Inger and Jeff Latreille
The Scenic Route
~Friday, May 13, 2022~
Day 698 (Travel Day)
Before I forget to tell ya’ll, to show our support against the War in Ukraine, we’ve just added a “button link” onto our website’s homepage https://www.footprintsonwheels.com/. If you so choose, you can click there to find out how you can support the “Come Back Alive” cause to aid the Armed Forces in Ukraine and bring peace, once again, to their nation. **Please note: we receive no monetary gain by having this on our website. Thank you for your support 🙏❤️
Like many of the places we stay, it’s difficult to leave this one especially. The staff was terrific and the waterfront location, primo. But I know we’ll be back one day. Camphost Brian was very helpful in giving Jeff information about our alternative route today and great places to camp in Florida (I guess they’ve spent many a winter there). We took his advice in taking the more scenic route of Highway 7, otherwise known as the Peak to Peak Historical Road, which will get us to the town of Grand Lake on the opposite side of RMNP. Had the Trail Ridge Road been open in RMNP, we would have saved likely an hour and a half plus 100 miles. At least Highway 7 prevented us from having to go through all the lights in Boulder. But traveling the more scenic roads in Colorado, comes with the price of going up and down many mountains. Today’s experience varied between 6% to 8% grades. That’s why we bought a diesel as it handles that kind of terrain beautifully.
Along the way, we drove through some very cool towns but none stood out like Central City. One thing you can’t help
but notice in this old mining town are the many casinos. After gambling became legalized in 1991, more and more casinos were added, changing the whole vibe of the town, though it has maintained its old mining town feel. Every year they hold an annual summer festival to go along with their plethora of other activities to keep tourists and locals busy. Winter Park was another neat place we drove through. A big ski town with plenty of year-round outdoor activities, temperatures don’t get much above 60 during the summer months with its 9,120 foot elevation. Wow, now that would be refreshing.
When we arrived to Grand Lake around 3:30, we were in agony once again at seeing another sign that read, “Estes Park-48 miles” Yes, we know we could have saved a lot of time and gas had we waited to arrive to Estes Park after Memorial Day weekend (when they open the main road that cuts across RMNP-48 miles instead of 139 miles to go around. But it wouldn’t have worked in our grand plan for 2022. So we’re moving on.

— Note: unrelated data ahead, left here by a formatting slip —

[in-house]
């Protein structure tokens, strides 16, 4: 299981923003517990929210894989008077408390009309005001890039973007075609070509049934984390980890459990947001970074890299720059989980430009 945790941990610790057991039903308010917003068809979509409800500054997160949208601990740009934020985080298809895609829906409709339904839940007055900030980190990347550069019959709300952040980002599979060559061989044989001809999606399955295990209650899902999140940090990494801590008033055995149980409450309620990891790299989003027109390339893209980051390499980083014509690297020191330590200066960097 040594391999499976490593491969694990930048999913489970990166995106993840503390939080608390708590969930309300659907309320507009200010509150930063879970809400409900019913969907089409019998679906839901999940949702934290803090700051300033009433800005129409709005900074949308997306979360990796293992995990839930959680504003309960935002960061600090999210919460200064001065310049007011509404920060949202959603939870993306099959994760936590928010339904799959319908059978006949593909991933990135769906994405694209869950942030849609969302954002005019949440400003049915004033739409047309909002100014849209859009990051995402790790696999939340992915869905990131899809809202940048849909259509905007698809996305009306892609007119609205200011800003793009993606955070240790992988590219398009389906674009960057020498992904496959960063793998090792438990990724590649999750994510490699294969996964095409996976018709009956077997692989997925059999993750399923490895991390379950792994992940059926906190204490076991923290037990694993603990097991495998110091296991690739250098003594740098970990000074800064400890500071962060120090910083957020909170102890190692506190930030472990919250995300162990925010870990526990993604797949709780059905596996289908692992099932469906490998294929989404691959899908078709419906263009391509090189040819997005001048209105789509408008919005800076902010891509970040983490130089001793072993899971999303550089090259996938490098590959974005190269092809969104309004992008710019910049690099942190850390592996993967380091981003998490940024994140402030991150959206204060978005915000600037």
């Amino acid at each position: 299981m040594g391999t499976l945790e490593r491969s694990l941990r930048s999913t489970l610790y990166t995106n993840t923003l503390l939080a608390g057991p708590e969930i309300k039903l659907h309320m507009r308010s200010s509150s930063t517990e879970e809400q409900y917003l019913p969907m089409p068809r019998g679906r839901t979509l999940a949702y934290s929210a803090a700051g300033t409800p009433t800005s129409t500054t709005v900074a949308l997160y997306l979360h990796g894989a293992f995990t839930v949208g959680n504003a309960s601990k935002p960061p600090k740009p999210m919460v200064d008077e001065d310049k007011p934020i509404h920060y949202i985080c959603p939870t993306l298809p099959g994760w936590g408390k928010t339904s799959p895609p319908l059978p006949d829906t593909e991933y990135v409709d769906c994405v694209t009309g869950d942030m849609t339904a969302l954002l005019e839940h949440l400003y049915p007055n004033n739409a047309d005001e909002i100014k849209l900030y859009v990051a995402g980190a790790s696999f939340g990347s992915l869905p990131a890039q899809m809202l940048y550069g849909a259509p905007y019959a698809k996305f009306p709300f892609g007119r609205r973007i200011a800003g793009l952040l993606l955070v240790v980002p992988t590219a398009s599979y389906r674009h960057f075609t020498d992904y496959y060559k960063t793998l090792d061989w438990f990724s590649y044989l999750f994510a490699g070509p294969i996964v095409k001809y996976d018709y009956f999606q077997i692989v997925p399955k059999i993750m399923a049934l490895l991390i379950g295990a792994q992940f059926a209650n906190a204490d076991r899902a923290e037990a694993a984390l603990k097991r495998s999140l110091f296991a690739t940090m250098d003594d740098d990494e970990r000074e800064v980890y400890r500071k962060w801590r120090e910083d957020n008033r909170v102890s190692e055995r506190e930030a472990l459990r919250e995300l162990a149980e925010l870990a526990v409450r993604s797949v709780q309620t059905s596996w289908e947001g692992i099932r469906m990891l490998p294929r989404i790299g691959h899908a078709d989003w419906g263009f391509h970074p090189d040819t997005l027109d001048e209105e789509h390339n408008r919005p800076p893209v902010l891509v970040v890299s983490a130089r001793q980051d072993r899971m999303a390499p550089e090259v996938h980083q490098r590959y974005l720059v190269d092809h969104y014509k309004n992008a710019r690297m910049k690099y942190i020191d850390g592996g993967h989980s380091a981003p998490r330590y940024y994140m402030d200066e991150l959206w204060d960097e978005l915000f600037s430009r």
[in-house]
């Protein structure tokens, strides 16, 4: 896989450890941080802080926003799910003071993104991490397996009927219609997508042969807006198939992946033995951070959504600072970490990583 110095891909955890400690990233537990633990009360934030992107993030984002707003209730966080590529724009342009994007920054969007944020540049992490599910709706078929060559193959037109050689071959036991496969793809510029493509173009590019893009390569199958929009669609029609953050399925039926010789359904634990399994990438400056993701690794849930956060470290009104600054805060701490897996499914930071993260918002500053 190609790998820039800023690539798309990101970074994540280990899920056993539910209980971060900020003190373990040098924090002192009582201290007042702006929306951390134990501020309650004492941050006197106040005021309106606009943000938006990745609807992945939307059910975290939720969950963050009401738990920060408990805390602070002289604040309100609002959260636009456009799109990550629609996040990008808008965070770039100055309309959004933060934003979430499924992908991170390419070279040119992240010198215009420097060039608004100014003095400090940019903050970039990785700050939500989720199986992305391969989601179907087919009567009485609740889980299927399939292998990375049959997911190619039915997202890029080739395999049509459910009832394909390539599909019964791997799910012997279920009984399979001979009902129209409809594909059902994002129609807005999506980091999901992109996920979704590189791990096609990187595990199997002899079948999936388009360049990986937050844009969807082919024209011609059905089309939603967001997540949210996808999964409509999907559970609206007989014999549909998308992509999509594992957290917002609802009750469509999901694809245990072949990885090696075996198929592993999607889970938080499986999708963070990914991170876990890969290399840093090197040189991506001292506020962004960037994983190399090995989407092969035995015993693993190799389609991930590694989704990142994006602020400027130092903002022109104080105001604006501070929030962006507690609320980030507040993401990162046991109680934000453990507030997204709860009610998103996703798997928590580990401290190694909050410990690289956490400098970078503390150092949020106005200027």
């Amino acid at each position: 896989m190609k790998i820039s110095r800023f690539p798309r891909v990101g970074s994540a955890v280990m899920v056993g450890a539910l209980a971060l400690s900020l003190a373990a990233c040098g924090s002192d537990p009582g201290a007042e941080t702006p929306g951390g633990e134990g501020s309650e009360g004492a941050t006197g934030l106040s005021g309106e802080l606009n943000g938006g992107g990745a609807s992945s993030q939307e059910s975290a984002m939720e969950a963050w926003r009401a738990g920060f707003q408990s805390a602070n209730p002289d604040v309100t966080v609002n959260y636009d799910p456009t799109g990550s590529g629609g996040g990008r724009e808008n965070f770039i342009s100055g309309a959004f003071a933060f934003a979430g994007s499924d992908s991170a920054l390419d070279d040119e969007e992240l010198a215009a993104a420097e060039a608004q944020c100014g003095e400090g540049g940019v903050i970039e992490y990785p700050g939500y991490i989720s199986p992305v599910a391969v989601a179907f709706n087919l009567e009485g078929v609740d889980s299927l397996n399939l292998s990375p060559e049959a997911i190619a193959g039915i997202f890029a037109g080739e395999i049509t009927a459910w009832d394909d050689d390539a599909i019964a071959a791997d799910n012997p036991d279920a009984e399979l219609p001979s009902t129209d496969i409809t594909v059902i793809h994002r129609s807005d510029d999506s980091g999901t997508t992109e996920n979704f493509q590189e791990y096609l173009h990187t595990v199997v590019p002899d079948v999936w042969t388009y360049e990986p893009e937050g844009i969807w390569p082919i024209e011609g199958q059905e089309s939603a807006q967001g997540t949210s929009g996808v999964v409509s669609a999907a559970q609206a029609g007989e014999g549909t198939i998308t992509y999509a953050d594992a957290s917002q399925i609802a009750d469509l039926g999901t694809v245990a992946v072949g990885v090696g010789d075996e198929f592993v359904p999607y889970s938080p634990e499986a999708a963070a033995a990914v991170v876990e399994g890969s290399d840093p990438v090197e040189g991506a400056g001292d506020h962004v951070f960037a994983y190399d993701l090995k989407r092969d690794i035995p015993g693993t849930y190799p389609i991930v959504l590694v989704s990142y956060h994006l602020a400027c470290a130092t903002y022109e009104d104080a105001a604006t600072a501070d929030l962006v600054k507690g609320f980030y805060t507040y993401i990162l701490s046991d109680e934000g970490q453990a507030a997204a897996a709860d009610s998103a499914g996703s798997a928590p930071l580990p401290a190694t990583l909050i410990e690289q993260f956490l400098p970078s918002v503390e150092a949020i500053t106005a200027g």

Little did we know it was the campground’s opening day for the season. Not only did we find out it was opening day for the campground, it was opening day for the new owners as well. In fact, when we arrived at Elk Creek Campground, the owner’s wife was in training mode. A very nice family and staff! When we booked this place about 6 months ago, we were warned there still might be snow on the ground in May, so requested a full hookup site just in case. I had inadvertently written down the deposit amount of $58 to our daily rate, so when we were told the nightly rate was $79/night, I was ill-prepared and in a little sticker shock. I’m sure we’ll still be below budget for the year with all of the boondocking we’ve been doing in The West. Jeff’s eager to calculate that one, so stay tuned.
Our site is backed up to a nice grassy area where evidently the moose really like to hang out. So we were forewarned about their aggression towards dogs. Duly noted. In normal situations we can leave Sadie outside, even if we’re not with her. This location, it’s not worth risking as moose have amazing smell, yet poor eyesight. If they smell dog, they think prey and will inevitably attack, thinking “coyote”. It would be amazing if we saw one though. I guess the male’s horns renew every year and grow at a rate of 1 inch per day, up to 6 feet from end to end. 😲🦌
As we were backing in, it didn’t take long to notice all of the scars from the 2020 East Troublesome Fire that burned an estimated 220,000 acres, even jumping the Continental Divide. It looks like it came right to the edge of our campground. Though most of the trees look healthy at our campsite, there are still a few that remain scarred from the fire’s intensity. Though they’ve never found the exact cause, they believe it started by hunter’s burning an illegal campfire in a remote area. Right about the same time as the Troublesome Fire, another fire burning near Estes Park, The Cameron Peak Fire, ravaged another 200,000+ acres and actually became Colorado’s worst fire in history. Even though the many dedicated fire crews did an outstanding job in fighting these and countless other fires, it was an act of God that in early September, 8-14 inches of snow halted the growth of the Cameron Peak fire. But Mother Nature is resilient as you can tell the forest is already making a comeback.
As we were setting up, sites were filling up quickly with the weekend crowds. I’m sure the staff is happy to have energy back in the park. Since we’re staying here 7 nights, Jeff did the “Full Monty” in setting up the outdoor lights, the grill, and the stove while listening to the Giant’s Game. For me, it was the usual inside stuff-I go full-set up EVERY time, making our sanctuary as homey as possible. After setting up I decided to bake some homemade chocolate chip cookies for the campground staff; a special delivery of dessert before dinner. They were so appreciative and HUNGRY after a long, busy day.